East Bay Community Energy (EBCE) doubts there would be any negative impact on its power delivery program, if PG&E files bankruptcy, according to EBCE CEO Nick Chaset.
Chaset said that EBCE is working on an official statement about the topic, but he told a reporter that the potential bankruptcy “would have no meaningful impact on our program.”
“We go out and buy energy, and serve our customers with energy sources,” said Chaset. EBCE does not necessarily have to buy power generated by PG&E. In fact, one motivation for Alameda County supervisors’ creation of EBCE was to encourage formation of more clean power generating firms, to help meet long-term state green power goals.
News reports indicate PG&E has such tremendous potential legal liability from wildfires that allegedly may have been caused by its power lines that the firm might not be able to survive financially, unless it applies for Chapter 11 bankruptcy protection. PG&E stock value has been dropping, because of the news.
The California Community Choice Association (CalCCA), a group that represents EBCE and other Community Choice Aggregation (CCA) entities throughout the state, issued a statement on Jan. 14 about PG&E.
“CCAs are committed to providing reliable service, clean energy at competitive rates, and innovative programs that benefit people, the environment and the economy in communities across California. They are closely monitoring any developments related to PG&E’s financial situation and are in the process of evaluating potential impacts on CCA customers and operations,” said the statement.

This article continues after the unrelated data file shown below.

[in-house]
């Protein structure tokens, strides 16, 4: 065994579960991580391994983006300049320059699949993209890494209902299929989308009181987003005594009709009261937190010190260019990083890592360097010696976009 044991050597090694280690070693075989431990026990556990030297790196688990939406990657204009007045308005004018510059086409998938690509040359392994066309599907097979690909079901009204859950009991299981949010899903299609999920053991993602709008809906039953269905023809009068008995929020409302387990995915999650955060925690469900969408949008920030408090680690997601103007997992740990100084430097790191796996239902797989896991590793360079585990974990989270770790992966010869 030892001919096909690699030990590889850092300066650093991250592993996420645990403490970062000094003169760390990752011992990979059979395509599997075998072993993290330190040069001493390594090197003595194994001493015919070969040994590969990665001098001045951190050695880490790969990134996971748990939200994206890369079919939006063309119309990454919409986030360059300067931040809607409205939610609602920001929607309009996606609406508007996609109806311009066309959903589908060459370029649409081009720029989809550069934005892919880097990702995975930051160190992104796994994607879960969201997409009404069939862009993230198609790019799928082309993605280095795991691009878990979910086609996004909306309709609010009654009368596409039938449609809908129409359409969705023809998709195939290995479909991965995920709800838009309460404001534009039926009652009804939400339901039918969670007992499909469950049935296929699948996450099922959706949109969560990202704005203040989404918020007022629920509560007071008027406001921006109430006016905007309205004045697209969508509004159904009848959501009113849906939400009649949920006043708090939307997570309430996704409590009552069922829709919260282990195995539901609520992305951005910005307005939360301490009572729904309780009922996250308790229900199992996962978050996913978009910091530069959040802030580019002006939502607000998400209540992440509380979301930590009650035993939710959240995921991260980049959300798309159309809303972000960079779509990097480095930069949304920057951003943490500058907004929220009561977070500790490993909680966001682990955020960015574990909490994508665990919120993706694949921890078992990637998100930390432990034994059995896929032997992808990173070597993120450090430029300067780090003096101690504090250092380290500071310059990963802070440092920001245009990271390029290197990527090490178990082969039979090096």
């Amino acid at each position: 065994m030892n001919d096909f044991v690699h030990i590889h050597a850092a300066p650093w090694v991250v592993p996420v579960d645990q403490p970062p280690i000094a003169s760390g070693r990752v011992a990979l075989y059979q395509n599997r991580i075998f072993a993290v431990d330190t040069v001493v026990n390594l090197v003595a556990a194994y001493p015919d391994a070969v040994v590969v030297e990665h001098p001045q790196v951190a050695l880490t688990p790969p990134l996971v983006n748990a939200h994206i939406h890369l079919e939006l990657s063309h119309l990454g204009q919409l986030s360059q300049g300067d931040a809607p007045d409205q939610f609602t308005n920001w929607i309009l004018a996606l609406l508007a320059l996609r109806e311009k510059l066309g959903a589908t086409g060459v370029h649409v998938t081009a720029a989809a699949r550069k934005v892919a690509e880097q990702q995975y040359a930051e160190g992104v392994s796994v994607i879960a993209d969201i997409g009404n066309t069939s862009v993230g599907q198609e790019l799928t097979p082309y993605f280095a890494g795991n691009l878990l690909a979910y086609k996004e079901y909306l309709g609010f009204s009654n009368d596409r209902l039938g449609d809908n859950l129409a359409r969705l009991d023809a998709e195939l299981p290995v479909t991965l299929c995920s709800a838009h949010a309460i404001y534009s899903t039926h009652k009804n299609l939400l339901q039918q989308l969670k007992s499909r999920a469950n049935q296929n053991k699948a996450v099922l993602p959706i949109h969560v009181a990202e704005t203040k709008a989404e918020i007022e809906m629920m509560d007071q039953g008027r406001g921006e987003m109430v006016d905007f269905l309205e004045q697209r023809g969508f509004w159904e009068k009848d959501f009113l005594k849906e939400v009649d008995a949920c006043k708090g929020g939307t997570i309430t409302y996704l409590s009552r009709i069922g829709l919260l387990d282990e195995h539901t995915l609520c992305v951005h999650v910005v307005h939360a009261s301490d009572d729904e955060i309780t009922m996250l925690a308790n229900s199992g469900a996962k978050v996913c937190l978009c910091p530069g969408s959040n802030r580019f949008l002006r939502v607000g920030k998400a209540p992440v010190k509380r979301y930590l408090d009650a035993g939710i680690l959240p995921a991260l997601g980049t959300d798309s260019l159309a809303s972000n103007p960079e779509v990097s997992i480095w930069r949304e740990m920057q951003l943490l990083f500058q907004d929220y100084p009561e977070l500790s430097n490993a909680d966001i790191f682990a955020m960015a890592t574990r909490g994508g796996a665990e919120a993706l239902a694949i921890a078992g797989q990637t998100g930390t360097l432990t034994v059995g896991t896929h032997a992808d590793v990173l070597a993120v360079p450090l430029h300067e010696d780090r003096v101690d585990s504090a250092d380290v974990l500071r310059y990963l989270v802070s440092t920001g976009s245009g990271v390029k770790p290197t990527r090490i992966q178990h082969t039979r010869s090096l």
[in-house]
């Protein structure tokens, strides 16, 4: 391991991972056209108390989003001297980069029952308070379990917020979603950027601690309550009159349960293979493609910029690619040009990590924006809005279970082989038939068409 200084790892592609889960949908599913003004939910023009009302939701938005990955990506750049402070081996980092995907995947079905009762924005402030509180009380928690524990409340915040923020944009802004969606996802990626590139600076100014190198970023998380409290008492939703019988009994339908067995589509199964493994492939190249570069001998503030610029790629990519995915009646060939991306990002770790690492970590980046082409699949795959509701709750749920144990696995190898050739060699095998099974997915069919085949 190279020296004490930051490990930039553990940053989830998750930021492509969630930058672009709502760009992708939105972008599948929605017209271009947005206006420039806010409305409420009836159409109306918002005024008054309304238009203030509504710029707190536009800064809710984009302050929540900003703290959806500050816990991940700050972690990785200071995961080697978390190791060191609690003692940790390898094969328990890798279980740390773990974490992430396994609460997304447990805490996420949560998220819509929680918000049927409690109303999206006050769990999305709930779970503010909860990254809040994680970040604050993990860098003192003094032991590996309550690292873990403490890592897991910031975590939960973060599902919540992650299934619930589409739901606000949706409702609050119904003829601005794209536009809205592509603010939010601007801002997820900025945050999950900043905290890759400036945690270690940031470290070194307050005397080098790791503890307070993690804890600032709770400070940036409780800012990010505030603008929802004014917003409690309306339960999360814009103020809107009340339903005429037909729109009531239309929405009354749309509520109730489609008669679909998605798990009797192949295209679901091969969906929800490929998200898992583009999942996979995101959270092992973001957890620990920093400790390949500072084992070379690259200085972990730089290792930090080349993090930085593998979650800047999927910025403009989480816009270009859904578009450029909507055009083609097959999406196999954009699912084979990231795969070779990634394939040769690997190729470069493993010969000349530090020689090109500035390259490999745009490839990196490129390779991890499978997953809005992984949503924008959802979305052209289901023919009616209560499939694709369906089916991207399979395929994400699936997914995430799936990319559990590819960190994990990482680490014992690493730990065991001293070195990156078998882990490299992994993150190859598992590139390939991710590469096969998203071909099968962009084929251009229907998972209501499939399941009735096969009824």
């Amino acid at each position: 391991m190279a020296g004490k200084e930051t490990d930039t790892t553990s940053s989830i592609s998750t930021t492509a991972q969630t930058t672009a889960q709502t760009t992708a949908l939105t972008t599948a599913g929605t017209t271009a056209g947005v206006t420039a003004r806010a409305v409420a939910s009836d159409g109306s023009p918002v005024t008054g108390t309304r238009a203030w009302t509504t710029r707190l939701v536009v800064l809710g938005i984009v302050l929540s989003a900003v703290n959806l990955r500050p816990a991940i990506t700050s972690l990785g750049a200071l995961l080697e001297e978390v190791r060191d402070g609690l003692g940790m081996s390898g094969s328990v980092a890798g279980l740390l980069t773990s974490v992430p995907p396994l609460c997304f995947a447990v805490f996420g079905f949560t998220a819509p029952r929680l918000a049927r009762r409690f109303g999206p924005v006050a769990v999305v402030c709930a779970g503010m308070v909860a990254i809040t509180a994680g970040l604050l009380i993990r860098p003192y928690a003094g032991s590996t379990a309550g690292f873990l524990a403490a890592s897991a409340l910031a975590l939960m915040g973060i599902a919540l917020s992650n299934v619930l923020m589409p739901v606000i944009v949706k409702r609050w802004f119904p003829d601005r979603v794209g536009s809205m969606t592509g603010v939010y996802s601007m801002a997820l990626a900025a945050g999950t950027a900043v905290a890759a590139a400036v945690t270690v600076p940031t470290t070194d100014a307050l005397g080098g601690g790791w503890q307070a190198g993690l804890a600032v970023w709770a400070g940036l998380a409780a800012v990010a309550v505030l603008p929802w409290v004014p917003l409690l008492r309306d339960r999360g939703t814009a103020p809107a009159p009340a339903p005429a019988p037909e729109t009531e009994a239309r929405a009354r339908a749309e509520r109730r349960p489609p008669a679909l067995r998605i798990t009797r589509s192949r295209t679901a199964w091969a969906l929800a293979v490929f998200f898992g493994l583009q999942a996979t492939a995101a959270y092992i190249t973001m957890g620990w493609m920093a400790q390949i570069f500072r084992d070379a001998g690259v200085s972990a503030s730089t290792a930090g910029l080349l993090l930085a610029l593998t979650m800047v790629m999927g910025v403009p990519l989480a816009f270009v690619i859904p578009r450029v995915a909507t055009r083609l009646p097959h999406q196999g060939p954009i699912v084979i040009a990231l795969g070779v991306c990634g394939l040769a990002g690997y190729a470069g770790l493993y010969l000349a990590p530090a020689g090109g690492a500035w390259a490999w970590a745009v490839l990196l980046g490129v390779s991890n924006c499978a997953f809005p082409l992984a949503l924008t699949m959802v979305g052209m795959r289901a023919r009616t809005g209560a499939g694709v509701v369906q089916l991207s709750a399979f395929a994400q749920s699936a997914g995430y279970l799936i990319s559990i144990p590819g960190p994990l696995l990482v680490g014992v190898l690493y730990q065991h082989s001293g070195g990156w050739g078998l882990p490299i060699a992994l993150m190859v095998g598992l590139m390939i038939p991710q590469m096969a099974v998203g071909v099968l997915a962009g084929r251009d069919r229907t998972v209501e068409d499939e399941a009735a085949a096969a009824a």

The PG&E bankruptcy topic arose at the EBCE board of directors meeting Jan.16 in Hayward. A staff member told the board that as part of a presentation on EBCE’s marketing campaign, workers at its call center have been given talking points about how to respond to questions about the possible bankruptcy filings.
The idea is to give clear guidance about the bankruptcy, because it is a legal issue, and call center staff should not be giving their own opinions about it, said the staff member. She did not say what is in the talking points given to the call center workers.
In another report, the board learned that signups for EBCE have continued at a 98% acceptance rate in the total number of member cities and the unincorporated area. That means a total of 2% opted to be transferred back to PG&E.
PG&E customers are automatically transferred to EBCE, but they can call or go on line and have themselves opted out of the changeover. By doing so, they keep PG&E as their power source buyer.
As people become new EBCE customers, the power continues to be delivered at the meter by PG&E. No wiring or hook-up changes are needed for joining EBCE.
When EBCE started last year and projected its budget, the expected opt-out rate was 10%. In the Valley, residents of Livermore, Dublin and Sunol can switch to EBCE. Pleasanton has not joined EBCE, so its residents are not offered the choice. The Pleasanton City Council said it will see how EBCE works out, and may make a decision about it later this year.
The board also heard a report from a partner from the firm that audited the EBCE books. He gave an “unqualified opinion,” an auditing term that means the financial books are materially accurate. The material accuracy shows that it faithfully represents the information that it purports to present.
PG&E Bankruptcy May Not Affect Community Choice Power, by Ron McNicoll, The Independent, January 24, 2019.